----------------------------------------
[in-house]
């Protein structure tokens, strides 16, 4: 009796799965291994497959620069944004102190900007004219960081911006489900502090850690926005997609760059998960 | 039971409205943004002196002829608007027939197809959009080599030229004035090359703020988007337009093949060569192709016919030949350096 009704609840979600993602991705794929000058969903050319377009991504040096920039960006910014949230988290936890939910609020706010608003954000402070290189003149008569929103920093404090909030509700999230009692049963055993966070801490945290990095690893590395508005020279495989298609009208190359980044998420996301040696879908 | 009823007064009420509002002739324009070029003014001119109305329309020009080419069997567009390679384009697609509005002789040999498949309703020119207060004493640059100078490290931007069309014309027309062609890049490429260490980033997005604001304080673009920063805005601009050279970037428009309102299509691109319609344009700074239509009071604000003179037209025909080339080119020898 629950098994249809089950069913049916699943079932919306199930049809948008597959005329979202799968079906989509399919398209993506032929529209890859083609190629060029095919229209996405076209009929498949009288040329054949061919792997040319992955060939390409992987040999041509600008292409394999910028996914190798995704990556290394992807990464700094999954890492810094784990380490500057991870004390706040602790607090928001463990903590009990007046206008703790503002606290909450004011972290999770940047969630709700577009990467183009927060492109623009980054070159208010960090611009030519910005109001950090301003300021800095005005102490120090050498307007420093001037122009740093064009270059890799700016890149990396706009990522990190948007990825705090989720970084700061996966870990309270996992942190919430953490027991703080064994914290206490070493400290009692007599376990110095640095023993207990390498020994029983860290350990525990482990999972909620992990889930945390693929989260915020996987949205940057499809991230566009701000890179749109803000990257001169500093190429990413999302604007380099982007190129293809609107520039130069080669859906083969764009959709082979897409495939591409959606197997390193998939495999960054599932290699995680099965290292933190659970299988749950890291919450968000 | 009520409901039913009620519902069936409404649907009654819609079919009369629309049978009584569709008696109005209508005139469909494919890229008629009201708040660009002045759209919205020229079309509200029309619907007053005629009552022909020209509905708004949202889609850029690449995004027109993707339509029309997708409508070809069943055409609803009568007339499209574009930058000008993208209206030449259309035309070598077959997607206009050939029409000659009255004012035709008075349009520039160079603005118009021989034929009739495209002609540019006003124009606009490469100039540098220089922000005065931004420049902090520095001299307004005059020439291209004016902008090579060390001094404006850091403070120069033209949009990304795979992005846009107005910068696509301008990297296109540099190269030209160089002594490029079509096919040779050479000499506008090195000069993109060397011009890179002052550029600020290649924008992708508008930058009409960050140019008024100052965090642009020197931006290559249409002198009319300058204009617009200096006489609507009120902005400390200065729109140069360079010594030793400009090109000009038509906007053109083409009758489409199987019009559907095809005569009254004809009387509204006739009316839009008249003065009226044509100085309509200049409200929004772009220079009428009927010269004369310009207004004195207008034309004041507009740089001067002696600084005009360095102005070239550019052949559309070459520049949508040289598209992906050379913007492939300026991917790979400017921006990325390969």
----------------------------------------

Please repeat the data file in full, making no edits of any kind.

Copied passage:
[in-house]
């Protein structure tokens, strides 16, 4: 009796799965291994497959620069944004102190900007004219960081911006489900502090850690926005997609760059998960 | 039971409205943004002196002829608007027939197809959009080599030229004035090359703020988007337009093949060569192709016919030949350096 009704609840979600993602991705794929000058969903050319377009991504040096920039960006910014949230988290936890939910609020706010608003954000402070290189003149008569929103920093404090909030509700999230009692049963055993966070801490945290990095690893590395508005020279495989298609009208190359980044998420996301040696879908 | 009823007064009420509002002739324009070029003014001119109305329309020009080419069997567009390679384009697609509005002789040999498949309703020119207060004493640059100078490290931007069309014309027309062609890049490429260490980033997005604001304080673009920063805005601009050279970037428009309102299509691109319609344009700074239509009071604000003179037209025909080339080119020898 629950098994249809089950069913049916699943079932919306199930049809948008597959005329979202799968079906989509399919398209993506032929529209890859083609190629060029095919229209996405076209009929498949009288040329054949061919792997040319992955060939390409992987040999041509600008292409394999910028996914190798995704990556290394992807990464700094999954890492810094784990380490500057991870004390706040602790607090928001463990903590009990007046206008703790503002606290909450004011972290999770940047969630709700577009990467183009927060492109623009980054070159208010960090611009030519910005109001950090301003300021800095005005102490120090050498307007420093001037122009740093064009270059890799700016890149990396706009990522990190948007990825705090989720970084700061996966870990309270996992942190919430953490027991703080064994914290206490070493400290009692007599376990110095640095023993207990390498020994029983860290350990525990482990999972909620992990889930945390693929989260915020996987949205940057499809991230566009701000890179749109803000990257001169500093190429990413999302604007380099982007190129293809609107520039130069080669859906083969764009959709082979897409495939591409959606197997390193998939495999960054599932290699995680099965290292933190659970299988749950890291919450968000 | 009520409901039913009620519902069936409404649907009654819609079919009369629309049978009584569709008696109005209508005139469909494919890229008629009201708040660009002045759209919205020229079309509200029309619907007053005629009552022909020209509905708004949202889609850029690449995004027109993707339509029309997708409508070809069943055409609803009568007339499209574009930058000008993208209206030449259309035309070598077959997607206009050939029409000659009255004012035709008075349009520039160079603005118009021989034929009739495209002609540019006003124009606009490469100039540098220089922000005065931004420049902090520095001299307004005059020439291209004016902008090579060390001094404006850091403070120069033209949009990304795979992005846009107005910068696509301008990297296109540099190269030209160089002594490029079509096919040779050479000499506008090195000069993109060397011009890179002052550029600020290649924008992708508008930058009409960050140019008024100052965090642009020197931006290559249409002198009319300058204009617009200096006489609507009120902005400390200065729109140069360079010594030793400009090109000009038509906007053109083409009758489409199987019009559907095809005569009254004809009387509204006739009316839009008249003065009226044509100085309509200049409200929004772009220079009428009927010269004369310009207004004195207008034309004041507009740089001067002696600084005009360095102005070239550019052949559309070459520049949508040289598209992906050379913007492939300026991917790979400017921006990325390969």